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all for One Brings The Princess & the Goblin to Life at ArtsLab


Each one of us has a treasured book from our childhood. Even as we grow up and go on to have families of our own, those books continue to inform our thoughts and generate warm, nostalgic feelings for the rest of our lives. Not surprisingly, Lauren Nichols, artistic director of all for One productions, has just such a book, and given her tendency to stage literary classics in the all for One seasons, it’s also not surprising that she would bring her own favorite, The Princess and the Goblin, to the stage again this spring.

“It was a favorite book of mine since childhood, and I always had in the back of my mind that I’d love to stage it,” Nichols said. “I found this lovely adaptation about 10 years ago, and we first staged it in 2014. It’s funny because when we first did it my [granddaughter] Lucy was three years old, and I thought the next time we did it, she’d be old enough to play the princess. Instead she wanted to play a goblin and a door! She’s a little more of a theatre kid than some of the others, and [husband] Dennis is playing Sir Walter so she gets to work with Papa.”

Many of the aspects of The Princess and the Goblin which attracted Nichols to the book are the very things that draw young readers to some of the classics which remain cherished by generations.

“There are two things that really intrigued me as a kid,” Nichols said. “It was what I loved about Secret Garden – big rooms for exploring, house passageways that lead to long halls. And it was a story of a lonely child, and I was always a lonely kid, too. There’s this wonderful great-grandmother who gives Irene a ring with a thread, and she puts the ring under a pillow and tells her to follow the thread wherever it leads you. It’s a story of faith and trust.”

Nichols has more than fond memories of the story. She also has fond memories of acquiring that first copy of The Princess and the Goblin.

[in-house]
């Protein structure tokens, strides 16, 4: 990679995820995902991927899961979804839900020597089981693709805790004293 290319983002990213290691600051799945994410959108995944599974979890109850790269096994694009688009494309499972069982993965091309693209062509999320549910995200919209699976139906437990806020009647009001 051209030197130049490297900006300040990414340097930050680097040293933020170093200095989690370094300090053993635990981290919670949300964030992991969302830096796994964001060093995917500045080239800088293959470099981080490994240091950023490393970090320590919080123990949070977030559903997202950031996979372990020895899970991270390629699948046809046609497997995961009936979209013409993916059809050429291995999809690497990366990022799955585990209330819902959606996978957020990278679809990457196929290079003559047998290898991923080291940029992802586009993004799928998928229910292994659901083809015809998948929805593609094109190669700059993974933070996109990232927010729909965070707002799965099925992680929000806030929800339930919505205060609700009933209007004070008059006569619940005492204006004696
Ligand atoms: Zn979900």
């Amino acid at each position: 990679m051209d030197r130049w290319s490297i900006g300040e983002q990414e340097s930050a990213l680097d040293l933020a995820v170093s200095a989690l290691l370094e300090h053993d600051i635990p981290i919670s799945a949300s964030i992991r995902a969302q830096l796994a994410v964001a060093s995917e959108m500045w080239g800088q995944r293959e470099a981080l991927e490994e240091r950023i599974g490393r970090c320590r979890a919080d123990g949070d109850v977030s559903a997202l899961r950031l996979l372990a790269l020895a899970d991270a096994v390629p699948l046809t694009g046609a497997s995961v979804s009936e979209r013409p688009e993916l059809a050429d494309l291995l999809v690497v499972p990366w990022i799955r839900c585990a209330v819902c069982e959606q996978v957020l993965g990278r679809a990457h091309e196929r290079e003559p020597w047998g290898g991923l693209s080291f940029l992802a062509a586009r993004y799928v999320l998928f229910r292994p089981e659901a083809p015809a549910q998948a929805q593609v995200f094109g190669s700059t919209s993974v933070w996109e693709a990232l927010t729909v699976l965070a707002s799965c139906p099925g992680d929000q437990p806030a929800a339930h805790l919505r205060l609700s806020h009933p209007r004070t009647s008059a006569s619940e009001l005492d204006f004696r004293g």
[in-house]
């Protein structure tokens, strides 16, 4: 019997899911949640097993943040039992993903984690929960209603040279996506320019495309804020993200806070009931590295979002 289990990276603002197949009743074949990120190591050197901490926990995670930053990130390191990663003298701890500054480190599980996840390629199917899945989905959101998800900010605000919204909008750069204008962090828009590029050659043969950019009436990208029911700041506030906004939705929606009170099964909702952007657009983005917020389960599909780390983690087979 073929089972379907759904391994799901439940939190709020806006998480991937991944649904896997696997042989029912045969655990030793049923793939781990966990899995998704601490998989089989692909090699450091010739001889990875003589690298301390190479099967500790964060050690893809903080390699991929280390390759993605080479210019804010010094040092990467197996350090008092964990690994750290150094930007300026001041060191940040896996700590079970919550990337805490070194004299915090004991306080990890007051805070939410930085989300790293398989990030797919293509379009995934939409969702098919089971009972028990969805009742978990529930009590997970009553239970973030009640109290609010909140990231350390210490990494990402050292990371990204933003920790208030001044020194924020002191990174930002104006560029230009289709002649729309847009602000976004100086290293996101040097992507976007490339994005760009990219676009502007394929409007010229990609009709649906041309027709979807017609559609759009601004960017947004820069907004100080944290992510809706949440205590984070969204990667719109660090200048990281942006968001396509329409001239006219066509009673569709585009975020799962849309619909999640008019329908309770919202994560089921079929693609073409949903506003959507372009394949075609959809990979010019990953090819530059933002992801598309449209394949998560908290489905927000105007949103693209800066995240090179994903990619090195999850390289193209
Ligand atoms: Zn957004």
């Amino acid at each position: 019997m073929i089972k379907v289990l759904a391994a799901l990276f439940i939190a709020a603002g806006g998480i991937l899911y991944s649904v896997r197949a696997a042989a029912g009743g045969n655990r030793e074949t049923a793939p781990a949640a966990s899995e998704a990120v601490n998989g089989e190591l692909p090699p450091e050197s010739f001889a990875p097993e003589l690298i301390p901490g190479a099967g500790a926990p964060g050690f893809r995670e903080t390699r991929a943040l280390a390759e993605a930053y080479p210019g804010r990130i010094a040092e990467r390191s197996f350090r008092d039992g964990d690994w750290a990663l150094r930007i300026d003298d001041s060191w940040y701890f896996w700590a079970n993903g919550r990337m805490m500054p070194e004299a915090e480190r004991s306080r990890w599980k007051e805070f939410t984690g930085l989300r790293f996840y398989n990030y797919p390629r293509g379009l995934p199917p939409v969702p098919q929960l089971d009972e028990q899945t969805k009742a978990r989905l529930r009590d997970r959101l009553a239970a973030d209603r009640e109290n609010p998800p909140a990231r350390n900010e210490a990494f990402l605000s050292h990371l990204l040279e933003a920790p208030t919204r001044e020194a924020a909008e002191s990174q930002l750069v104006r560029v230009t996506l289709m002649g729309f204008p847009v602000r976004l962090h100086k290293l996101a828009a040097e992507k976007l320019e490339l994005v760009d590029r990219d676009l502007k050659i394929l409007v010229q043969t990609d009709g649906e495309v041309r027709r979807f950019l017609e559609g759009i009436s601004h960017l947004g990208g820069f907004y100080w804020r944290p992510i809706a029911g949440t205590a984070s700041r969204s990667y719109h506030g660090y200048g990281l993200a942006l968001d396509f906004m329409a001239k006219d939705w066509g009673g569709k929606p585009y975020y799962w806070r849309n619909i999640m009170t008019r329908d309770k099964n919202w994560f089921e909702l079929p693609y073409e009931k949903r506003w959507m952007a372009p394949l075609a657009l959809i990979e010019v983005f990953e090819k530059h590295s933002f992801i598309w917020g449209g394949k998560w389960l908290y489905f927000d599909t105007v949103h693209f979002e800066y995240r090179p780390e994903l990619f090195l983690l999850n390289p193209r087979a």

all for One artistic director Lauren Nichols


“I got it from this tiny little nun who was a librarian in my elementary school,” she said. “It may be she was clearing out older copies of books. But she gave me this very specific copy, and it had these wonderful woodcut illustrations. I loved it and found the goblin more silly than scary. Then my boys both loved it. It was one of the first chapter books they read. And now Lucy loves it, and this show has been the first one that the three of us have worked on together since The Wind and the Willows three years ago.”

This season all for One has been able to return to their home venue at the Auer Center ArtsLab which had been off-limits during the pandemic precautions. She’s happy to have the opportunity to use the alley-style setting of the intimate and versatile stage options, and Nichols is delighted by the work her choreographer and costumer have done. She is also particularly proud of the music which will accompany the story.

“Of all of the creative collaborations, I’m especially proud of my piano student, Tori Cwanek,” she said. “This is the fourth time she’s worked on a show with me, but this is the first time she’s recorded the music herself. I brought a keyboard to the office, and she came multiple times to record it. She’s a senior this year and wants to go into music production. Her younger sister Allison is our dance captain so this has been a wonderful growth experience for both of them.”

With a cast of 17, which Nichols said is “an army for us,” and leads who are 14-15 years old, The Princess and the Goblin has been a growth experience for many who are part of the family-friendly production. The show runs two weekends – April 22-May 1 – with evening performances and Sunday matinees. The second Saturday will also include a sensory-friendly performance, a first for all for One. To purchase tickets to any of the performances, visit artstix.org.

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